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I've been rewatching scenes from the 1979 Disney film The Black Hole. The scene where the crew of the Palomino steps foot onto the bridge of the Cygnus is still visually stunning:

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What in the world are the weird blue & red orbs suspended above the computer panels? Perhaps related to the anti-gravity technology Dr. Reinhardt developed to prevent the Cygnus spiraling into the black hole?

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This is pure speculation, but my little kid brain always assumed they were asteroids left over from the (possibly apocryphal) earlier time when the Cygnus had been hit by asteroids. Reinhardt alludes to this early on as the event which made the original human crew abandon ship.

The red-orange sphere looks quite similar to the asteroids that appear later in the movie. It's got what look like clamps holding it in place, like it has a lot of mass. I have no idea why they would be studying one in this manner, but it's plausible.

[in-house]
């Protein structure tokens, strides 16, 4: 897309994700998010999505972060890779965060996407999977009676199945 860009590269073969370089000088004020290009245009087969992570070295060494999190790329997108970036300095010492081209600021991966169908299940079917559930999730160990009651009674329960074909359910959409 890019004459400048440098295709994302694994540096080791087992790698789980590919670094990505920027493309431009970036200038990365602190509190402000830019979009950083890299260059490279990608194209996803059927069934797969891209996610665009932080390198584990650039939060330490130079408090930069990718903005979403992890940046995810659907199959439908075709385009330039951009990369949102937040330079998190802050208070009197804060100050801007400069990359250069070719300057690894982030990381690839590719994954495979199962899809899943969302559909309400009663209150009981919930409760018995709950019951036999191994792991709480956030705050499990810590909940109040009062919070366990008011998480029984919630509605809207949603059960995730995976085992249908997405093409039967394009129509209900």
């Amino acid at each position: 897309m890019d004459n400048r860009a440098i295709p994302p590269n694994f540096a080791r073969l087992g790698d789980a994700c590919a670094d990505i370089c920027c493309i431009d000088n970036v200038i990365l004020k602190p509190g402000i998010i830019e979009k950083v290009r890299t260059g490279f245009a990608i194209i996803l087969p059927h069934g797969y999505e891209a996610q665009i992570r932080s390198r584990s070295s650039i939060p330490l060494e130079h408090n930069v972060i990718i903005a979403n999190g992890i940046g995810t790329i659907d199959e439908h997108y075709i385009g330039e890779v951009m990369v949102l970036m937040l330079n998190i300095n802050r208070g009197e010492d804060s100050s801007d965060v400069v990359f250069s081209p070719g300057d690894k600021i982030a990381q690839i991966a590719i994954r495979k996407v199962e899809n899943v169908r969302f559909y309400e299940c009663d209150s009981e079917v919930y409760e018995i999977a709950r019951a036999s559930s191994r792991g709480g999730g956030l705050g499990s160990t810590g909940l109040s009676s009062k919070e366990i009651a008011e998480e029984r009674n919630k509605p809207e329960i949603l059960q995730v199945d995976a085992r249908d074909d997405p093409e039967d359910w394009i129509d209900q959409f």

The blue one on the other hand...There are no clamps, it's a hemisphere, rather than a full sphere. Maybe some kind of force field? Holographic projection? We know there is some kind of anti-gravity device on the Cygnus, but it's never really explained, so it could be a part of that?

  • Ah, I like the idea of the captured asteroid. I also discovered there's a novelization of the film by Alan Dean Foster, perhaps there is a "canonical" explanation in the book about the orbs. It's been out of print for many years, will keep my eyes peeled at used bookstores. – RobertF Oct 24 '13 at 3:00
  • I've got a copy. Unfortunately it doesn't mention them --- Foster, sensibly, doesn't describe the control tower much beyond being vast, impressive, and full of screens. – David Given Jan 25 '15 at 17:40
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They are holographic representations of planets that the USS Cygnus encountered earlier on in its mission that are being used for study/mapping. There is mention of it during the "Through the Black Hole" included in the DVD release, as well as in the production/concept artwork done by Peter Ellenshaw. It features Harrison Ellenshaw, the matte effects supervisor, recounting the experiences making the movie. His father was in charge of all the effects and it was the last time Disney did all their SFX in house for a movie. There is a lot of good information revealed here, including what the ending was about.

  • That's very interesting. Would you mind transcribing the relevant part of this featurette? – lfurini Jan 28 '18 at 17:18
  • Very cool, thanks for your answer! One of the reasons I like The Black Hole so much are the hints of a deeper story throughout the film. – RobertF Feb 5 '18 at 21:25

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